I’ve been using the Internet now for almost 15 years, and buying things on eBay for most of that time. And for all of that time I’ve loved every sales-tax free minute of Internet-based shopping. But as the Streamlined Sales Tax Act continues to pick up steam, I’m beginning to believe that we will see those days eventually come to an end.
The Streamlined Sales Tax (SST) Act is a piece of legislation that will completely transform how we currently apply sales tax on the Internet. What we have now is an origin-based system. If I’m a web retailer in California and I sell to someone with a California address, I charge sales tax. My origin and my destination are the same place, so sales tax applies, even though I’m an Internet retailer. If my customer lives outside of California, on the other hand I don’t. That’s because while my origin is in California, the sales destination isn’t. But the SST changes that, by moving the emphasis to a destination-based tax system, and creating a uniform reporting and collection system. That doesn’t mean the sales tax rate will become the same in all states – only that the method of reporting and collection will become the same.
For the SST to become a reality, two-thirds of all the states must sign on as full members, and Congress must approve the system. If that happens, all Internet retailers will be required to collect, report and remit sales tax on all of their sales to buyers who live in member states.
Right now there are 15 full member voting states, who have met all of the preconditions to join and 7 associate member non-voting states, who are still working things through. Only full members may vote on amendments to or interpretations of the Agreement.
So who’s in? The current full member-states are Indiana, Iowa, Kansas, Kentucky, Michigan, Minnesota, Nebraska, New Jersey, North Carolina, North Dakota, Oklahoma, Rhode Island, South Dakota, Vermont, and West Virginia. Four of the associate member states become full members in 2008 (Arkansas, Nevada, Washington, and Wyoming), and Tennessee joins in 2009.
It’s been slow going because many states need to make constitutional amendments to change their sales-tax systems, which takes time. There’s been plenty of opposition from various retailers, including eBay who has been lobbying intensively against the SST. And, for some states, the change to destination-based taxation has been a real problem – so much of a problem that two associate member states threatened to quit the agreement, while plenty of other states have refused to join.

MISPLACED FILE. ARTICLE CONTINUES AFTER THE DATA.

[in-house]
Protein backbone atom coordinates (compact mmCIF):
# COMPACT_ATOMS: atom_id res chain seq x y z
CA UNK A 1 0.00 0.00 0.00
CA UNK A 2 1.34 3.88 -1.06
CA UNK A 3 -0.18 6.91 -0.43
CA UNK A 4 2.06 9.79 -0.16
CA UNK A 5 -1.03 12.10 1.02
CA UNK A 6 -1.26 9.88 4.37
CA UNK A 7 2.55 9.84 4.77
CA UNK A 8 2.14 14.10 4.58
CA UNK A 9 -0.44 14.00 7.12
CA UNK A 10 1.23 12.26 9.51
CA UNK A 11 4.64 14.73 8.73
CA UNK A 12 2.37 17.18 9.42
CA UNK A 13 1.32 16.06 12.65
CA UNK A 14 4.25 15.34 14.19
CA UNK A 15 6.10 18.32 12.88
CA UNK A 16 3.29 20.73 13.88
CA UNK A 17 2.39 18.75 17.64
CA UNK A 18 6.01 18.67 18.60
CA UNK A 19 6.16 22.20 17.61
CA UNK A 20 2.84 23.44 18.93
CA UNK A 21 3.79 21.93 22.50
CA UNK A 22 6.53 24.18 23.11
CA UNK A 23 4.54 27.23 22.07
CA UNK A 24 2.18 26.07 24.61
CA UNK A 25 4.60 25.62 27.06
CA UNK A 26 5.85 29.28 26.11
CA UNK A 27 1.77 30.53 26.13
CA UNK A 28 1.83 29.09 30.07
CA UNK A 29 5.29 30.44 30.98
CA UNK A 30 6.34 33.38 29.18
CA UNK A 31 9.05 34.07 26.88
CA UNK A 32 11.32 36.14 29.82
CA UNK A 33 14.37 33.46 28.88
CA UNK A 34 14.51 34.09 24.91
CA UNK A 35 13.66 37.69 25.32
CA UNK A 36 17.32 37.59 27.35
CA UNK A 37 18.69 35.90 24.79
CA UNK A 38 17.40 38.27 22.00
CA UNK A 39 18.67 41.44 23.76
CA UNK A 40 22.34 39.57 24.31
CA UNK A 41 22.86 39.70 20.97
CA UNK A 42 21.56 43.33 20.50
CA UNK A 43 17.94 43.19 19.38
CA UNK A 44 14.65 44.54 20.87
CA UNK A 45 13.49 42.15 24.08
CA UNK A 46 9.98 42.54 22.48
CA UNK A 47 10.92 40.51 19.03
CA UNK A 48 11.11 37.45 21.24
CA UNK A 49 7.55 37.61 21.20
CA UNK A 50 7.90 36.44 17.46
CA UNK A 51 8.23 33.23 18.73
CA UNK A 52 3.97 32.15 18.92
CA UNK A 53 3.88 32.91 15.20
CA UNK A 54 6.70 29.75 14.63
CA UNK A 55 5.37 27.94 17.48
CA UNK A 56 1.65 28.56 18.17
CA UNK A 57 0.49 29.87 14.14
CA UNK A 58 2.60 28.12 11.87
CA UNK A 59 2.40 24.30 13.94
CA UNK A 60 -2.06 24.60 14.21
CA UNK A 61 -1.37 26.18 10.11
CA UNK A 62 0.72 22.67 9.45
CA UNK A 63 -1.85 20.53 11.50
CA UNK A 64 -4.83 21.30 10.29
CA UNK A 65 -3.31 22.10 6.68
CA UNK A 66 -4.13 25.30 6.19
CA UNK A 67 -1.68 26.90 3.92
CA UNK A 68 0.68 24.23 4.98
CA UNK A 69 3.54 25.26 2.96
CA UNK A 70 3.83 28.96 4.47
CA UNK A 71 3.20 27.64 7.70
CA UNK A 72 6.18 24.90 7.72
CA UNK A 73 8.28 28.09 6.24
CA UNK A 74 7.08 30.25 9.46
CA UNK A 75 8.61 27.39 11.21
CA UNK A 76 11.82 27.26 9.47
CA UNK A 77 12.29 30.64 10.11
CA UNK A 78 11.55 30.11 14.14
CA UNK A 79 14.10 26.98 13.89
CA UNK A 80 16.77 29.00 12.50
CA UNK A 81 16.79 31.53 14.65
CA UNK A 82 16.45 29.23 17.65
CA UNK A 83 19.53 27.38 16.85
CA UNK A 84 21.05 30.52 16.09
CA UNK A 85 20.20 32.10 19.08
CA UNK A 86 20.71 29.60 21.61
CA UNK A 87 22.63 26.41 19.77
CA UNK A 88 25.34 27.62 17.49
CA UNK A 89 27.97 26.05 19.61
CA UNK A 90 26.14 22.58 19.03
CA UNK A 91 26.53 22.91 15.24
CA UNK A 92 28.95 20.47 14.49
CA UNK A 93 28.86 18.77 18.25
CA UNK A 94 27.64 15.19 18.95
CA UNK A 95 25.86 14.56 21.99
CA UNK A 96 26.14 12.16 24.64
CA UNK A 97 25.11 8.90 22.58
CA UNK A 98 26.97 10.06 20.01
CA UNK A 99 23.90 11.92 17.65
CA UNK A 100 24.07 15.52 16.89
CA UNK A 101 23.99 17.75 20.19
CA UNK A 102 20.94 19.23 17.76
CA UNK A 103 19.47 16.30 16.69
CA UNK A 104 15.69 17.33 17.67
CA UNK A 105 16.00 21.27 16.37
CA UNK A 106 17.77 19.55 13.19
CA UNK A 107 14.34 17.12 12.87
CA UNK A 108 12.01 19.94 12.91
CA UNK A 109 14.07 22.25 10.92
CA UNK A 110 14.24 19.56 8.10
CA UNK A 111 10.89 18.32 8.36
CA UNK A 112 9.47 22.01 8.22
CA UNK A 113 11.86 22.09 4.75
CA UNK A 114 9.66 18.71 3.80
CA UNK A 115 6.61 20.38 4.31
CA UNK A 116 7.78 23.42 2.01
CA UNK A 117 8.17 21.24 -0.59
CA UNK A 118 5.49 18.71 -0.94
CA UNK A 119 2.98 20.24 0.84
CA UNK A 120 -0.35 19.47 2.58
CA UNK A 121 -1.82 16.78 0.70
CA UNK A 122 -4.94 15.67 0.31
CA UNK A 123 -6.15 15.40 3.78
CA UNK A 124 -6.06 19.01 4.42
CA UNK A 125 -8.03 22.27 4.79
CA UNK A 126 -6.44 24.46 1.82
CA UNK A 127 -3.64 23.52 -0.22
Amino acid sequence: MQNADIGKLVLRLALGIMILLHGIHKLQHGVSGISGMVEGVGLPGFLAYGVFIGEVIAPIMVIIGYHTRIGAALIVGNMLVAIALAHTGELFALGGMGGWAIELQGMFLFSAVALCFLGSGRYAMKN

Faced with this opposition, the SST Board has made a major about-face on the issue of sourcing, and has voted to allow member states to keep their origin-based sales tax in place under the SST, if they also meet certain other requirements. By changing the SST Agreement states will be offered one of two options: destination sourcing for all sales, or destination sourcing for interstate sales (buyer and seller in different states) and a single method of origin sourcing for intrastate sales (buyer and seller in the same state).
This allows Ohio and Utah, the other two associate members, to stay in the Agreement, and appeases a whole coalition of states, including Arizona, California, Florida, Illinois, Missouri, New Mexico, Pennsylvania, Texas, and Virginia who weren’t interested in joining without the change.
I read a report recently that estimated 2007 Internet sales at about $250 billion worldwide. The United States accounts for a large percentage of that amount. To me, that’s just too much money for any government to resist. It may take several more years to get all the bugs worked out, but I believe the SST is here to stay.